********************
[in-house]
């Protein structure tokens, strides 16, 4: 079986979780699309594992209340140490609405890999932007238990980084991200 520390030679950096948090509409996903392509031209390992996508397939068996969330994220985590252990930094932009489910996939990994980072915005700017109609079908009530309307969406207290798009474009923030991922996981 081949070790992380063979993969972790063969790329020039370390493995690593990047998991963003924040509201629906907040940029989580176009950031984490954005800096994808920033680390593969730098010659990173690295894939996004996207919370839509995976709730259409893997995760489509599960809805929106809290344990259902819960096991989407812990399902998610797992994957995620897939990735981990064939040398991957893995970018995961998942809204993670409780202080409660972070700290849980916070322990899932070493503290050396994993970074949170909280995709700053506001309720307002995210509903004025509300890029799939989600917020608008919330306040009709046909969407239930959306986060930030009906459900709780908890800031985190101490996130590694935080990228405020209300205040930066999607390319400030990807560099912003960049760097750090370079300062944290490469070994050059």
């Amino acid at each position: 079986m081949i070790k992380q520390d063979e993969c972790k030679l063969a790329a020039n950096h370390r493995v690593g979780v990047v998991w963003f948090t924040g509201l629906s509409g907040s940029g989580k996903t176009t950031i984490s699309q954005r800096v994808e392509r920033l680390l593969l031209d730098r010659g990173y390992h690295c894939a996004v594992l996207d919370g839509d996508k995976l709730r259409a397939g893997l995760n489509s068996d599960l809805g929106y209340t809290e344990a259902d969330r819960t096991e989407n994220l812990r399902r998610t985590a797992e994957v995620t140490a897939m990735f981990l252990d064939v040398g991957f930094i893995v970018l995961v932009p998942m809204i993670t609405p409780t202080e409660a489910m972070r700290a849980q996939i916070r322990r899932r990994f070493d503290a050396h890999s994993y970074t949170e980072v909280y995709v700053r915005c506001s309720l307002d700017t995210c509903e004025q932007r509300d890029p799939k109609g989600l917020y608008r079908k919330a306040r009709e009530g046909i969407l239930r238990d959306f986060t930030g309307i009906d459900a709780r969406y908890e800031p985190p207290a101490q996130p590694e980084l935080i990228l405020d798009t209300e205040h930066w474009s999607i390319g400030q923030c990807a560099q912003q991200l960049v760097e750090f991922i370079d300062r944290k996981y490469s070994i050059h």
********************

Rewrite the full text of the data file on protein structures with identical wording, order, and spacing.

[in-house]
């Protein structure tokens, strides 16, 4: 079986979780699309594992209340140490609405890999932007238990980084991200 520390030679950096948090509409996903392509031209390992996508397939068996969330994220985590252990930094932009489910996939990994980072915005700017109609079908009530309307969406207290798009474009923030991922996981 081949070790992380063979993969972790063969790329020039370390493995690593990047998991963003924040509201629906907040940029989580176009950031984490954005800096994808920033680390593969730098010659990173690295894939996004996207919370839509995976709730259409893997995760489509599960809805929106809290344990259902819960096991989407812990399902998610797992994957995620897939990735981990064939040398991957893995970018995961998942809204993670409780202080409660972070700290849980916070322990899932070493503290050396994993970074949170909280995709700053506001309720307002995210509903004025509300890029799939989600917020608008919330306040009709046909969407239930959306986060930030009906459900709780908890800031985190101490996130590694935080990228405020209300205040930066999607390319400030990807560099912003960049760097750090370079300062944290490469070994050059």
């Amino acid at each position: 079986m081949i070790k992380q520390d063979e993969c972790k030679l063969a790329a020039n950096h370390r493995v690593g979780v990047v998991w963003f948090t924040g509201l629906s509409g907040s940029g989580k996903t176009t950031i984490s699309q954005r800096v994808e392509r920033l680390l593969l031209d730098r010659g990173y390992h690295c894939a996004v594992l996207d919370g839509d996508k995976l709730r259409a397939g893997l995760n489509s068996d599960l809805g929106y209340t809290e344990a259902d969330r819960t096991e989407n994220l812990r399902r998610t985590a797992e994957v995620t140490a897939m990735f981990l252990d064939v040398g991957f930094i893995v970018l995961v932009p998942m809204i993670t609405p409780t202080e409660a489910m972070r700290a849980q996939i916070r322990r899932r990994f070493d503290a050396h890999s994993y970074t949170e980072v909280y995709v700053r915005c506001s309720l307002d700017t995210c509903e004025q932007r509300d890029p799939k109609g989600l917020y608008r079908k919330a306040r009709e009530g046909i969407l239930r238990d959306f986060t930030g309307i009906d459900a709780r969406y908890e800031p985190p207290a101490q996130p590694e980084l935080i990228l405020d798009t209300e205040h930066w474009s999607i390319g400030q923030c990807a560099q912003q991200l960049v760097e750090f991922i370079d300062r944290k996981y490469s070994i050059h």